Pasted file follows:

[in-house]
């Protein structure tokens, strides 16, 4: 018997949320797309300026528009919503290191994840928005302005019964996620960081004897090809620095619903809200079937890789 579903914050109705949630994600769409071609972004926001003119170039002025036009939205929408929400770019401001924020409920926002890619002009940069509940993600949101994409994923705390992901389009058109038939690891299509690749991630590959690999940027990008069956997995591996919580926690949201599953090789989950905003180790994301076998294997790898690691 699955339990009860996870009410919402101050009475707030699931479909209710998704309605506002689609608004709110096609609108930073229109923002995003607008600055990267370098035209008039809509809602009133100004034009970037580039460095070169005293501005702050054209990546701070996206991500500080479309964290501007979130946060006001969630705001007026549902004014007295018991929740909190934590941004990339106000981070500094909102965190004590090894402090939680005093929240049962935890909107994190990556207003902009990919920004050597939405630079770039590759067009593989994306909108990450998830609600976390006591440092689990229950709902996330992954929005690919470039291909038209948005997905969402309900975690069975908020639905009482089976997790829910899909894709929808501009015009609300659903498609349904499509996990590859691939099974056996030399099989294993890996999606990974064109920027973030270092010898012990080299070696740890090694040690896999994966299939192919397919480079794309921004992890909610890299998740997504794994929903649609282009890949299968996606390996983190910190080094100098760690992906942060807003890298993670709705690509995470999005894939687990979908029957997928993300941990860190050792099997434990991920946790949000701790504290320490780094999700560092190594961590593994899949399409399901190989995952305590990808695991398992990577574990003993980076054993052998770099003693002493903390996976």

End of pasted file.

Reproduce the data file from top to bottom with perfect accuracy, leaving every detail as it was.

[in-house]
């Protein structure tokens, strides 16, 4: 018997949320797309300026528009919503290191994840928005302005019964996620960081004897090809620095619903809200079937890789 579903914050109705949630994600769409071609972004926001003119170039002025036009939205929408929400770019401001924020409920926002890619002009940069509940993600949101994409994923705390992901389009058109038939690891299509690749991630590959690999940027990008069956997995591996919580926690949201599953090789989950905003180790994301076998294997790898690691 699955339990009860996870009410919402101050009475707030699931479909209710998704309605506002689609608004709110096609609108930073229109923002995003607008600055990267370098035209008039809509809602009133100004034009970037580039460095070169005293501005702050054209990546701070996206991500500080479309964290501007979130946060006001969630705001007026549902004014007295018991929740909190934590941004990339106000981070500094909102965190004590090894402090939680005093929240049962935890909107994190990556207003902009990919920004050597939405630079770039590759067009593989994306909108990450998830609600976390006591440092689990229950709902996330992954929005690919470039291909038209948005997905969402309900975690069975908020639905009482089976997790829910899909894709929808501009015009609300659903498609349904499509996990590859691939099974056996030399099989294993890996999606990974064109920027973030270092010898012990080299070696740890090694040690896999994966299939192919397919480079794309921004992890909610890299998740997504794994929903649609282009890949299968996606390996983190910190080094100098760690992906942060807003890298993670709705690509995470999005894939687990979908029957997928993300941990860190050792099997434990991920946790949000701790504290320490780094999700560092190594961590593994899949399409399901190989995952305590990808695991398992990577574990003993980076054993052998770099003693002493903390996976």